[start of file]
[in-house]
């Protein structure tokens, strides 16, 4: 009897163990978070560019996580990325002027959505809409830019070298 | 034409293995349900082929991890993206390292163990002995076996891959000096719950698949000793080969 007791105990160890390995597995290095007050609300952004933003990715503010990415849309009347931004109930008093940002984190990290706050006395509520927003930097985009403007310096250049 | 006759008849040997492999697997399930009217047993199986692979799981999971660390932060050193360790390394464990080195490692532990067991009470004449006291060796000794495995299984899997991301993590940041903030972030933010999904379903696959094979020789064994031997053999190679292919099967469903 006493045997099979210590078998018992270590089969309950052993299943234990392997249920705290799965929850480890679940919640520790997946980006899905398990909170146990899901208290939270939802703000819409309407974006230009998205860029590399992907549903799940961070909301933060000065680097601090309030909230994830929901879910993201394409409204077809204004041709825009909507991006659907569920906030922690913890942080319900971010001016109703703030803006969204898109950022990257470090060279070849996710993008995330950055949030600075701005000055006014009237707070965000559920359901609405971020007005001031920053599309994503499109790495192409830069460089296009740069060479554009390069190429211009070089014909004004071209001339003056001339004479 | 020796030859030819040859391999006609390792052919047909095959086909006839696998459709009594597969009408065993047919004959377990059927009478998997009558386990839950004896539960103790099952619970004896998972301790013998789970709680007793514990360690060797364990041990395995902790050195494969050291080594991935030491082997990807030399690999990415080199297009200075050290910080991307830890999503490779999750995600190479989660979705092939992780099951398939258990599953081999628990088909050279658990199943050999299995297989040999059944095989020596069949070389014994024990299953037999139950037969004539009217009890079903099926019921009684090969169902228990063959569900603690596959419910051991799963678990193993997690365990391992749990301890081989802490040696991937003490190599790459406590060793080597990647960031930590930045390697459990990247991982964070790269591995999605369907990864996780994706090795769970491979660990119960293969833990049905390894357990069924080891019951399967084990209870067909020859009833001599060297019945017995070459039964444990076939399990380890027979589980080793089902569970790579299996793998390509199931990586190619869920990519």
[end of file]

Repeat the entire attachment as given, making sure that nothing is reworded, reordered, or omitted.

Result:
[in-house]
């Protein structure tokens, strides 16, 4: 009897163990978070560019996580990325002027959505809409830019070298 | 034409293995349900082929991890993206390292163990002995076996891959000096719950698949000793080969 007791105990160890390995597995290095007050609300952004933003990715503010990415849309009347931004109930008093940002984190990290706050006395509520927003930097985009403007310096250049 | 006759008849040997492999697997399930009217047993199986692979799981999971660390932060050193360790390394464990080195490692532990067991009470004449006291060796000794495995299984899997991301993590940041903030972030933010999904379903696959094979020789064994031997053999190679292919099967469903 006493045997099979210590078998018992270590089969309950052993299943234990392997249920705290799965929850480890679940919640520790997946980006899905398990909170146990899901208290939270939802703000819409309407974006230009998205860029590399992907549903799940961070909301933060000065680097601090309030909230994830929901879910993201394409409204077809204004041709825009909507991006659907569920906030922690913890942080319900971010001016109703703030803006969204898109950022990257470090060279070849996710993008995330950055949030600075701005000055006014009237707070965000559920359901609405971020007005001031920053599309994503499109790495192409830069460089296009740069060479554009390069190429211009070089014909004004071209001339003056001339004479 | 020796030859030819040859391999006609390792052919047909095959086909006839696998459709009594597969009408065993047919004959377990059927009478998997009558386990839950004896539960103790099952619970004896998972301790013998789970709680007793514990360690060797364990041990395995902790050195494969050291080594991935030491082997990807030399690999990415080199297009200075050290910080991307830890999503490779999750995600190479989660979705092939992780099951398939258990599953081999628990088909050279658990199943050999299995297989040999059944095989020596069949070389014994024990299953037999139950037969004539009217009890079903099926019921009684090969169902228990063959569900603690596959419910051991799963678990193993997690365990391992749990301890081989802490040696991937003490190599790459406590060793080597990647960031930590930045390697459990990247991982964070790269591995999605369907990864996780994706090795769970491979660990119960293969833990049905390894357990069924080891019951399967084990209870067909020859009833001599060297019945017995070459039964444990076939399990380890027979589980080793089902569970790579299996793998390509199931990586190619869920990519």